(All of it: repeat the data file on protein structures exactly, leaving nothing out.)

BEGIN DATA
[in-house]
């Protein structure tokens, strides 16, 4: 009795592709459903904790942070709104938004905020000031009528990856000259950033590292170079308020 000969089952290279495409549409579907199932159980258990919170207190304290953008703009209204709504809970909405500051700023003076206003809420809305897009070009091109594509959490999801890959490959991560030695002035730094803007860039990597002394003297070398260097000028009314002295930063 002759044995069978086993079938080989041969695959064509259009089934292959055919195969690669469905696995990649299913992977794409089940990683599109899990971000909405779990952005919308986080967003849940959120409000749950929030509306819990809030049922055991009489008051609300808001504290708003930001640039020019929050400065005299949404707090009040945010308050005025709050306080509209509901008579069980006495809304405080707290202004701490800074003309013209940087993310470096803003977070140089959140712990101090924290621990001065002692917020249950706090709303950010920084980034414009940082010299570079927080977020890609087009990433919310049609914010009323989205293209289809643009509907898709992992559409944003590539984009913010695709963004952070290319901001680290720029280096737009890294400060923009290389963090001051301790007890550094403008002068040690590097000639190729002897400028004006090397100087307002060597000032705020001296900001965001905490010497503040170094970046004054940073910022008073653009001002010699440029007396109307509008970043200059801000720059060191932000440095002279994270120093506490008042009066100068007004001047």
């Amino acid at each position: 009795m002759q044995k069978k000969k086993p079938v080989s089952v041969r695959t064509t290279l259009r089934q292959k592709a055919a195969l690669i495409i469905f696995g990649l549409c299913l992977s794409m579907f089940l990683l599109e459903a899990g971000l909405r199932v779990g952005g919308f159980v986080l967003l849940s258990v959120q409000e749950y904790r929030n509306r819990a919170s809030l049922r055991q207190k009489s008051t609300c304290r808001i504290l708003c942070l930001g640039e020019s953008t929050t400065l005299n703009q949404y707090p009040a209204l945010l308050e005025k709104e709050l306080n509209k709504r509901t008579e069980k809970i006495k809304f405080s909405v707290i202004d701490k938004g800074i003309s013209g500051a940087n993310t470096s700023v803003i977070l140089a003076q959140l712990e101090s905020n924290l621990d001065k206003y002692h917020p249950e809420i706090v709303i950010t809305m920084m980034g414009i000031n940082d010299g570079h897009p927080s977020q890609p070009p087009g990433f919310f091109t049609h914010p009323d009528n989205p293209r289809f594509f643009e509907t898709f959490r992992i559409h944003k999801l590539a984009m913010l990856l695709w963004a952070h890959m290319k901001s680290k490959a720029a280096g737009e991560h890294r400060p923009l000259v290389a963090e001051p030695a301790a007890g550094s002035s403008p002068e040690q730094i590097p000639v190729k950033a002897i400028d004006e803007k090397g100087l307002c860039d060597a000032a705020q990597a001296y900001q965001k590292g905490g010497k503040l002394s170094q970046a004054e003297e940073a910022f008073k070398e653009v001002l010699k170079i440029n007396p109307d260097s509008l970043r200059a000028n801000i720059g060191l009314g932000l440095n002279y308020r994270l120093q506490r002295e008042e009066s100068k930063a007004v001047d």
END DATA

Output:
[in-house]
């Protein structure tokens, strides 16, 4: 009795592709459903904790942070709104938004905020000031009528990856000259950033590292170079308020 000969089952290279495409549409579907199932159980258990919170207190304290953008703009209204709504809970909405500051700023003076206003809420809305897009070009091109594509959490999801890959490959991560030695002035730094803007860039990597002394003297070398260097000028009314002295930063 002759044995069978086993079938080989041969695959064509259009089934292959055919195969690669469905696995990649299913992977794409089940990683599109899990971000909405779990952005919308986080967003849940959120409000749950929030509306819990809030049922055991009489008051609300808001504290708003930001640039020019929050400065005299949404707090009040945010308050005025709050306080509209509901008579069980006495809304405080707290202004701490800074003309013209940087993310470096803003977070140089959140712990101090924290621990001065002692917020249950706090709303950010920084980034414009940082010299570079927080977020890609087009990433919310049609914010009323989205293209289809643009509907898709992992559409944003590539984009913010695709963004952070290319901001680290720029280096737009890294400060923009290389963090001051301790007890550094403008002068040690590097000639190729002897400028004006090397100087307002060597000032705020001296900001965001905490010497503040170094970046004054940073910022008073653009001002010699440029007396109307509008970043200059801000720059060191932000440095002279994270120093506490008042009066100068007004001047």
């Amino acid at each position: 009795m002759q044995k069978k000969k086993p079938v080989s089952v041969r695959t064509t290279l259009r089934q292959k592709a055919a195969l690669i495409i469905f696995g990649l549409c299913l992977s794409m579907f089940l990683l599109e459903a899990g971000l909405r199932v779990g952005g919308f159980v986080l967003l849940s258990v959120q409000e749950y904790r929030n509306r819990a919170s809030l049922r055991q207190k009489s008051t609300c304290r808001i504290l708003c942070l930001g640039e020019s953008t929050t400065l005299n703009q949404y707090p009040a209204l945010l308050e005025k709104e709050l306080n509209k709504r509901t008579e069980k809970i006495k809304f405080s909405v707290i202004d701490k938004g800074i003309s013209g500051a940087n993310t470096s700023v803003i977070l140089a003076q959140l712990e101090s905020n924290l621990d001065k206003y002692h917020p249950e809420i706090v709303i950010t809305m920084m980034g414009i000031n940082d010299g570079h897009p927080s977020q890609p070009p087009g990433f919310f091109t049609h914010p009323d009528n989205p293209r289809f594509f643009e509907t898709f959490r992992i559409h944003k999801l590539a984009m913010l990856l695709w963004a952070h890959m290319k901001s680290k490959a720029a280096g737009e991560h890294r400060p923009l000259v290389a963090e001051p030695a301790a007890g550094s002035s403008p002068e040690q730094i590097p000639v190729k950033a002897i400028d004006e803007k090397g100087l307002c860039d060597a000032a705020q990597a001296y900001q965001k590292g905490g010497k503040l002394s170094q970046a004054e003297e940073a910022f008073k070398e653009v001002l010699k170079i440029n007396p109307d260097s509008l970043r200059a000028n801000i720059g060191l009314g932000l440095n002279y308020r994270l120093q506490r002295e008042e009066s100068k930063a007004v001047d």